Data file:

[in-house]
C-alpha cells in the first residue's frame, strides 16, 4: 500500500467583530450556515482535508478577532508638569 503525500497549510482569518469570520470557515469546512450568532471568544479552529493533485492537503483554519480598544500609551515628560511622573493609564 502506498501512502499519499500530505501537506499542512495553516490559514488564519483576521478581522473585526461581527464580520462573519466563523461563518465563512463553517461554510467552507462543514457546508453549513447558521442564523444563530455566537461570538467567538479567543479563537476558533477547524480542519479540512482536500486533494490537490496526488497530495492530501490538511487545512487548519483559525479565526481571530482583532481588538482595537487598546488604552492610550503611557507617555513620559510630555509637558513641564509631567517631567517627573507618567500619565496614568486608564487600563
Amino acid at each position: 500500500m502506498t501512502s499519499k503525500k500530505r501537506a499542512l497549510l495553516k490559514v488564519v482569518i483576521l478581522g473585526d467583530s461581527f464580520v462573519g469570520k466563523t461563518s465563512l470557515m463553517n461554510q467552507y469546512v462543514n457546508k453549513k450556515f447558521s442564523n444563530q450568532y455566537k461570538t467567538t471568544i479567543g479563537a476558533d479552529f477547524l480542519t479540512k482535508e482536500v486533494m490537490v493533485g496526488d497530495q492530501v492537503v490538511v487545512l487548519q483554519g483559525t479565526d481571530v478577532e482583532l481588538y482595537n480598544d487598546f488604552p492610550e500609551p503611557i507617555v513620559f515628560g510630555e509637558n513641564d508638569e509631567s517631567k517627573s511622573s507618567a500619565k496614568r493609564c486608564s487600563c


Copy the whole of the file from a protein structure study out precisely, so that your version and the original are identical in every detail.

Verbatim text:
[in-house]
C-alpha cells in the first residue's frame, strides 16, 4: 500500500467583530450556515482535508478577532508638569 503525500497549510482569518469570520470557515469546512450568532471568544479552529493533485492537503483554519480598544500609551515628560511622573493609564 502506498501512502499519499500530505501537506499542512495553516490559514488564519483576521478581522473585526461581527464580520462573519466563523461563518465563512463553517461554510467552507462543514457546508453549513447558521442564523444563530455566537461570538467567538479567543479563537476558533477547524480542519479540512482536500486533494490537490496526488497530495492530501490538511487545512487548519483559525479565526481571530482583532481588538482595537487598546488604552492610550503611557507617555513620559510630555509637558513641564509631567517631567517627573507618567500619565496614568486608564487600563
Amino acid at each position: 500500500m502506498t501512502s499519499k503525500k500530505r501537506a499542512l497549510l495553516k490559514v488564519v482569518i483576521l478581522g473585526d467583530s461581527f464580520v462573519g469570520k466563523t461563518s465563512l470557515m463553517n461554510q467552507y469546512v462543514n457546508k453549513k450556515f447558521s442564523n444563530q450568532y455566537k461570538t467567538t471568544i479567543g479563537a476558533d479552529f477547524l480542519t479540512k482535508e482536500v486533494m490537490v493533485g496526488d497530495q492530501v492537503v490538511v487545512l487548519q483554519g483559525t479565526d481571530v478577532e482583532l481588538y482595537n480598544d487598546f488604552p492610550e500609551p503611557i507617555v513620559f515628560g510630555e509637558n513641564d508638569e509631567s517631567k517627573s511622573s507618567a500619565k496614568r493609564c486608564s487600563c